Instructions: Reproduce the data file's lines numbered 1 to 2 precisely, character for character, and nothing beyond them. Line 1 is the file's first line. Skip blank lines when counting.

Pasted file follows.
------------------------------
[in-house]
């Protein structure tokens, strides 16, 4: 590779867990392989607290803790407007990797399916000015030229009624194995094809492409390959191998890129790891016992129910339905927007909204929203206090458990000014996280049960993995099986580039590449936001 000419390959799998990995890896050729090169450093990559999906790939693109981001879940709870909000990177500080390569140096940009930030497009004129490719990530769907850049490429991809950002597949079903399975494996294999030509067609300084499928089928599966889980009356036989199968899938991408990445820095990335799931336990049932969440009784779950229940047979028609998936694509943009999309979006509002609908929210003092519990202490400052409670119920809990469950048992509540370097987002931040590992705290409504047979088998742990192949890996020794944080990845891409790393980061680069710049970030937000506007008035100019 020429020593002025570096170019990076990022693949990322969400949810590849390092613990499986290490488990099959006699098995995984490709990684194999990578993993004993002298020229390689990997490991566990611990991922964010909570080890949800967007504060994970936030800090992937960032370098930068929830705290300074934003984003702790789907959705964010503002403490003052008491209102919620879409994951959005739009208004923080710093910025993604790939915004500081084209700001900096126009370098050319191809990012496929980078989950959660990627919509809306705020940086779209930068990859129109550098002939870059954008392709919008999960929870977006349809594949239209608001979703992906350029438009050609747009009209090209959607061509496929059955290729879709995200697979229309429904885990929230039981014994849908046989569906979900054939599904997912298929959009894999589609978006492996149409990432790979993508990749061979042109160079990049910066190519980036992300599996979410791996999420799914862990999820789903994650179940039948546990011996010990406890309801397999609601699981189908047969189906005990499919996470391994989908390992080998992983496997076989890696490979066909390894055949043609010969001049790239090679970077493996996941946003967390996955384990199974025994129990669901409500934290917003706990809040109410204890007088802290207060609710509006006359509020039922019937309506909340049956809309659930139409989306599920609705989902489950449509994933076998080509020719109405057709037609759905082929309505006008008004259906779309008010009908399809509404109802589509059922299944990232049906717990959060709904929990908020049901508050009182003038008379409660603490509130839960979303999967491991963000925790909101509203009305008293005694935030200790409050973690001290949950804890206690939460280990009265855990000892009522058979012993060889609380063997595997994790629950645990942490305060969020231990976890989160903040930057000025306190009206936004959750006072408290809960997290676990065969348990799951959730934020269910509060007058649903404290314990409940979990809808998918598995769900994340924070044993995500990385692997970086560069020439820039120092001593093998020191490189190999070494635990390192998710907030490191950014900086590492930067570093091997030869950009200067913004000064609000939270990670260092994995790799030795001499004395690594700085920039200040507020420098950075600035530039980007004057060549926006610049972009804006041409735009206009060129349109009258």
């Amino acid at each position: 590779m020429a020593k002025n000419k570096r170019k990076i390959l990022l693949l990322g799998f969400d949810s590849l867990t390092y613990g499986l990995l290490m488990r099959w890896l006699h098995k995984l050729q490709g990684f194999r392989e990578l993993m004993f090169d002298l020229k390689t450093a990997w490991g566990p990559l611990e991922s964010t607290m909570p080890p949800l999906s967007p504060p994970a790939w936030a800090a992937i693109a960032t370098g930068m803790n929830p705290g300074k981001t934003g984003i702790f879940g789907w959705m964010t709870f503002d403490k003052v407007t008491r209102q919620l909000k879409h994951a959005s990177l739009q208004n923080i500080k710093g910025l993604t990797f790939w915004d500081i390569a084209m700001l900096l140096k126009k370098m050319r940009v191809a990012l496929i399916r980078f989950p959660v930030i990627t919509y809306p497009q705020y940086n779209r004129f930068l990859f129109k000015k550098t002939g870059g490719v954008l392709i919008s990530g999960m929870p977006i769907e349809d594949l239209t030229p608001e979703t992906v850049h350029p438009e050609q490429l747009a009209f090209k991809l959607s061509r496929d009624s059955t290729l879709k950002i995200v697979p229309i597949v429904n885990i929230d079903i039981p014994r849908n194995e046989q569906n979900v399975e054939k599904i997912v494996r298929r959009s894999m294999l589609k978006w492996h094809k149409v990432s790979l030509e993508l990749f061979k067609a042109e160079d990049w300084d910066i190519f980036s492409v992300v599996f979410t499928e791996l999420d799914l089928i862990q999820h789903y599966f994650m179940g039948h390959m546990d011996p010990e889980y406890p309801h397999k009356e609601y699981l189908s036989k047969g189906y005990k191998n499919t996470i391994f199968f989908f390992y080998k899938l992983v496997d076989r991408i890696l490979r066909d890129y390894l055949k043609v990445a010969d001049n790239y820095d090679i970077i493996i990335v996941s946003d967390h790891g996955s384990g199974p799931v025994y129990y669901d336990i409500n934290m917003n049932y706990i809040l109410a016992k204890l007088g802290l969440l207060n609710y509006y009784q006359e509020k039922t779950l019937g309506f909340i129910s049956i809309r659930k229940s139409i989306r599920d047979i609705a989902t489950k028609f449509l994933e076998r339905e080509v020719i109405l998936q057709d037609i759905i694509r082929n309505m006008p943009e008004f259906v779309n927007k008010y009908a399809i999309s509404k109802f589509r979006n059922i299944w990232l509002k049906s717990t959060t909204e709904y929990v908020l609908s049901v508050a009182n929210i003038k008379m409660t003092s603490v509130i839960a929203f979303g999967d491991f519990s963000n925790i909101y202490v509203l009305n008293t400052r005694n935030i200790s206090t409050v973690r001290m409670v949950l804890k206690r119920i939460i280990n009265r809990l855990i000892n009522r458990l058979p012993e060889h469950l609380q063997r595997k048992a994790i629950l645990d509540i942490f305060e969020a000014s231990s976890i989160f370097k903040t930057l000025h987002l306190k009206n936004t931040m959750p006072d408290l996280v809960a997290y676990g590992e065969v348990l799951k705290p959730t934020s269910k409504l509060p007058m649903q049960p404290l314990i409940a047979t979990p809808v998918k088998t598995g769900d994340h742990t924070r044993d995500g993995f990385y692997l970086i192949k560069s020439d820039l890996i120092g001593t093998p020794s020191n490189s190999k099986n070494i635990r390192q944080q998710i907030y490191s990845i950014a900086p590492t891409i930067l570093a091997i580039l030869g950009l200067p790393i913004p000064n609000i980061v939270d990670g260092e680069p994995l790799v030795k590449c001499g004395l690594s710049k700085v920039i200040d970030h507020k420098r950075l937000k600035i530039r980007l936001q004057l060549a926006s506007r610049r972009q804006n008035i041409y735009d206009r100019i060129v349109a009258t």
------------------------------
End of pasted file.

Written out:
[in-house]
């Protein structure tokens, strides 16, 4: 590779867990392989607290803790407007990797399916000015030229009624194995094809492409390959191998890129790891016992129910339905927007909204929203206090458990000014996280049960993995099986580039590449936001 000419390959799998990995890896050729090169450093990559999906790939693109981001879940709870909000990177500080390569140096940009930030497009004129490719990530769907850049490429991809950002597949079903399975494996294999030509067609300084499928089928599966889980009356036989199968899938991408990445820095990335799931336990049932969440009784779950229940047979028609998936694509943009999309979006509002609908929210003092519990202490400052409670119920809990469950048992509540370097987002931040590992705290409504047979088998742990192949890996020794944080990845891409790393980061680069710049970030937000506007008035100019 020429020593002025570096170019990076990022693949990322969400949810590849390092613990499986290490488990099959006699098995995984490709990684194999990578993993004993002298020229390689990997490991566990611990991922964010909570080890949800967007504060994970936030800090992937960032370098930068929830705290300074934003984003702790789907959705964010503002403490003052008491209102919620879409994951959005739009208004923080710093910025993604790939915004500081084209700001900096126009370098050319191809990012496929980078989950959660990627919509809306705020940086779209930068990859129109550098002939870059954008392709919008999960929870977006349809594949239209608001979703992906350029438009050609747009009209090209959607061509496929059955290729879709995200697979229309429904885990929230039981014994849908046989569906979900054939599904997912298929959009894999589609978006492996149409990432790979993508990749061979042109160079990049910066190519980036992300599996979410791996999420799914862990999820789903994650179940039948546990011996010990406890309801397999609601699981189908047969189906005990499919996470391994989908390992080998992983496997076989890696490979066909390894055949043609010969001049790239090679970077493996996941946003967390996955384990199974025994129990669901409500934290917003706990809040109410204890007088802290207060609710509006006359509020039922019937309506909340049956809309659930139409989306599920609705989902489950449509994933076998080509020719109405057709037609759905082929309505006008008004259906779309008010009908399809509404109802589509059922299944990232049906717990959060709904929990908020049901508050009182003038008379409660603490509130839960979303999967491991963000925790909101509203009305008293005694935030200790409050973690001290949950804890206690939460280990009265855990000892009522058979012993060889609380063997595997994790629950645990942490305060969020231990976890989160903040930057000025306190009206936004959750006072408290809960997290676990065969348990799951959730934020269910509060007058649903404290314990409940979990809808998918598995769900994340924070044993995500990385692997970086560069020439820039120092001593093998020191490189190999070494635990390192998710907030490191950014900086590492930067570093091997030869950009200067913004000064609000939270990670260092994995790799030795001499004395690594700085920039200040507020420098950075600035530039980007004057060549926006610049972009804006041409735009206009060129349109009258």